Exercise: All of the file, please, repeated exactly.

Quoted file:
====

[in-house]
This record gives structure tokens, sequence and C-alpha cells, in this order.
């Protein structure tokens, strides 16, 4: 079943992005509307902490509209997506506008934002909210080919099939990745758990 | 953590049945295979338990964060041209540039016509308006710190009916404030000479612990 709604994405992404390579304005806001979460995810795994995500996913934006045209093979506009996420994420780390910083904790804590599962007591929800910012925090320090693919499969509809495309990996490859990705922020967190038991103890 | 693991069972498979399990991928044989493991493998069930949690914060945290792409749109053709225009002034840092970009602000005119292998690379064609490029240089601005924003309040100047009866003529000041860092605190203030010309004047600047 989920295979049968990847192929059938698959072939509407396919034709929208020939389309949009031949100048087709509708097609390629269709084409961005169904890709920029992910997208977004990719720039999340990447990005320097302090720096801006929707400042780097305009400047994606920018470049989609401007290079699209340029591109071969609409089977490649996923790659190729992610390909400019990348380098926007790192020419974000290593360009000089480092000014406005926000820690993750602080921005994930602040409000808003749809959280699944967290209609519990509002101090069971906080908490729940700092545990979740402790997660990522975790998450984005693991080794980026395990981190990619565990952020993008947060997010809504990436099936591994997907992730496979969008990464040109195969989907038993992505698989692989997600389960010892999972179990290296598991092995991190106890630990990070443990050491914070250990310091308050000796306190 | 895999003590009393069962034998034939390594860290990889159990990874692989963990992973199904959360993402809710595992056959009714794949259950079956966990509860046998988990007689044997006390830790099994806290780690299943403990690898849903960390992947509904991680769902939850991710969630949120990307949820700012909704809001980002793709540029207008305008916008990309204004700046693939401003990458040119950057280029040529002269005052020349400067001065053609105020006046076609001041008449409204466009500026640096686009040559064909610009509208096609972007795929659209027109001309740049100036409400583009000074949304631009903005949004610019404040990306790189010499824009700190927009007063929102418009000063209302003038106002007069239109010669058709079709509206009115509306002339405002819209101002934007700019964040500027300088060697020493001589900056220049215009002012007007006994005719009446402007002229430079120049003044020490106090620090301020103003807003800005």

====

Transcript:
[in-house]
This record gives structure tokens, sequence and C-alpha cells, in this order.
């Protein structure tokens, strides 16, 4: 079943992005509307902490509209997506506008934002909210080919099939990745758990 | 953590049945295979338990964060041209540039016509308006710190009916404030000479612990 709604994405992404390579304005806001979460995810795994995500996913934006045209093979506009996420994420780390910083904790804590599962007591929800910012925090320090693919499969509809495309990996490859990705922020967190038991103890 | 693991069972498979399990991928044989493991493998069930949690914060945290792409749109053709225009002034840092970009602000005119292998690379064609490029240089601005924003309040100047009866003529000041860092605190203030010309004047600047 989920295979049968990847192929059938698959072939509407396919034709929208020939389309949009031949100048087709509708097609390629269709084409961005169904890709920029992910997208977004990719720039999340990447990005320097302090720096801006929707400042780097305009400047994606920018470049989609401007290079699209340029591109071969609409089977490649996923790659190729992610390909400019990348380098926007790192020419974000290593360009000089480092000014406005926000820690993750602080921005994930602040409000808003749809959280699944967290209609519990509002101090069971906080908490729940700092545990979740402790997660990522975790998450984005693991080794980026395990981190990619565990952020993008947060997010809504990436099936591994997907992730496979969008990464040109195969989907038993992505698989692989997600389960010892999972179990290296598991092995991190106890630990990070443990050491914070250990310091308050000796306190 | 895999003590009393069962034998034939390594860290990889159990990874692989963990992973199904959360993402809710595992056959009714794949259950079956966990509860046998988990007689044997006390830790099994806290780690299943403990690898849903960390992947509904991680769902939850991710969630949120990307949820700012909704809001980002793709540029207008305008916008990309204004700046693939401003990458040119950057280029040529002269005052020349400067001065053609105020006046076609001041008449409204466009500026640096686009040559064909610009509208096609972007795929659209027109001309740049100036409400583009000074949304631009903005949004610019404040990306790189010499824009700190927009007063929102418009000063209302003038106002007069239109010669058709079709509206009115509306002339405002819209101002934007700019964040500027300088060697020493001589900056220049215009002012007007006994005719009446402007002229430079120049003044020490106090620090301020103003807003800005």